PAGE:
IN JULY 2012, as he was struggling to keep his fledgling company afloat and trying to hold together a shaky agreement to buy the Memphis Grizzlies, Robert Pera flew to Aspen, Colorado, to have dinner with a man named Pitt Hyde.
Hyde, the wealthy founder of the automotive parts retailer AutoZone, was a part owner of the Grizzlies and more than twice Pera's age. As they ate, Hyde told a story that captivated the then 34-year-old Pera. It was about 1978, Hyde told him, the year Pera was born, when Hyde was just 36 himself and had joined the Walmart board of directors. Walmart founder Sam Walton himself drove to the airport to pick Hyde up in a run-down pickup truck and then took them back to their spartan corporate office, where the "boardroom" featured folding tables and chairs.
Pera liked to think of himself as embodying Walton in those days. Much like Walton's retail chain began selling low-priced goods to underserved towns in the 1960s, Pera's networking company, Ubiquiti Networks, sold WiFi to underserved corners of the world from Africa to Asia.
Walmart went on to become the biggest company in the world (starting in 2001, per Fortune) and Walton one of its richest people. After the meeting with Hyde, Pera took to his personal blog and wrote: "I also aspire to drive Ubiquiti's transformation from David to Goliath one day just as Walton did."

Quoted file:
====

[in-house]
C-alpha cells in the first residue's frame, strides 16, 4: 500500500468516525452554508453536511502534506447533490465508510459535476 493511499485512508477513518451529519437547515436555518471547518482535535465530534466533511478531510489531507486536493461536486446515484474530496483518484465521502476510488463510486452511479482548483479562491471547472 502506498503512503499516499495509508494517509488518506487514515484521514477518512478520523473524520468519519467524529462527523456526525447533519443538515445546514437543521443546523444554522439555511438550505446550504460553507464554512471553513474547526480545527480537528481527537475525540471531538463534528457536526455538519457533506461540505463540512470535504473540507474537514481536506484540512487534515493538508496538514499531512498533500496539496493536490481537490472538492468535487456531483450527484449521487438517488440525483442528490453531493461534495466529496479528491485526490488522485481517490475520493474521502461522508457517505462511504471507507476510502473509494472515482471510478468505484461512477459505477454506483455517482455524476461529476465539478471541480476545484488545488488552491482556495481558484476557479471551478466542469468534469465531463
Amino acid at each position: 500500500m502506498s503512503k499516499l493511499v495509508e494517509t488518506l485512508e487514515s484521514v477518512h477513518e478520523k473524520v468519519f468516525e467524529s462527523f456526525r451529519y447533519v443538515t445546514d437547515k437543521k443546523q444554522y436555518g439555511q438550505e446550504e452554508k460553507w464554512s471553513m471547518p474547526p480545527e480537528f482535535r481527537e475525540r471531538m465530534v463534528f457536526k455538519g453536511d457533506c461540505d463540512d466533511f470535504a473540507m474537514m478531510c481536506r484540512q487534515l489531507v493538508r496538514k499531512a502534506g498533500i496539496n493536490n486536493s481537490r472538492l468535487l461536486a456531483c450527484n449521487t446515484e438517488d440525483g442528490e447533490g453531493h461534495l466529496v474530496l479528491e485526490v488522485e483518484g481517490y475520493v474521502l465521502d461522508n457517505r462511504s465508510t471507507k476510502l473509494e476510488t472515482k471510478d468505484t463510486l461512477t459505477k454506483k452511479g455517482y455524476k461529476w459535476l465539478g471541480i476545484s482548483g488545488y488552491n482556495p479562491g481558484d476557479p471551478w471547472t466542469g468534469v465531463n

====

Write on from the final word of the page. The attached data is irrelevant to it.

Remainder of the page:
A decade later, Pera is richer than Walton ever was. His company has soared and so has his net worth, to $15 billion and rising. The average NBA fan might know the richest owners in the league are the LA Clippers' Steve Ballmer, worth around $100 billion depending on how Microsoft's stock does on any given day, and the Cleveland Cavaliers' Dan Gilbert, worth more than $20 billion. But Pera, who ranks third among league owners, is a relative ghost, rarely seen and never heard, unlike some of his courtside-sitting, cheerleading peers.
Because of Pera's deepening pockets -- he's in line to take in $135 million this year on his Ubiquiti stock dividends alone -- the Grizzlies are in position to keep their current roster of players and potentially add more.
This summer, Grizzlies' franchise player Ja Morant is in line to receive his first huge contract, one that could exceed $200 million, putting him on par with fellow young star Luka Doncic of the Dallas Mavericks. Earlier this season, Grizzlies cornerstone Jaren Jackson Jr. signed a $105 million extension. Over the next two years, core young players Desmond Bane, Dillon Brooks, Brandon Clarke and Tyus Jones all will be looking to get paid.
In conversations internally and with executives on other teams, the Grizzlies have been consistent with their message: When the time is right, Pera will spend what it takes.
The time appears to be right.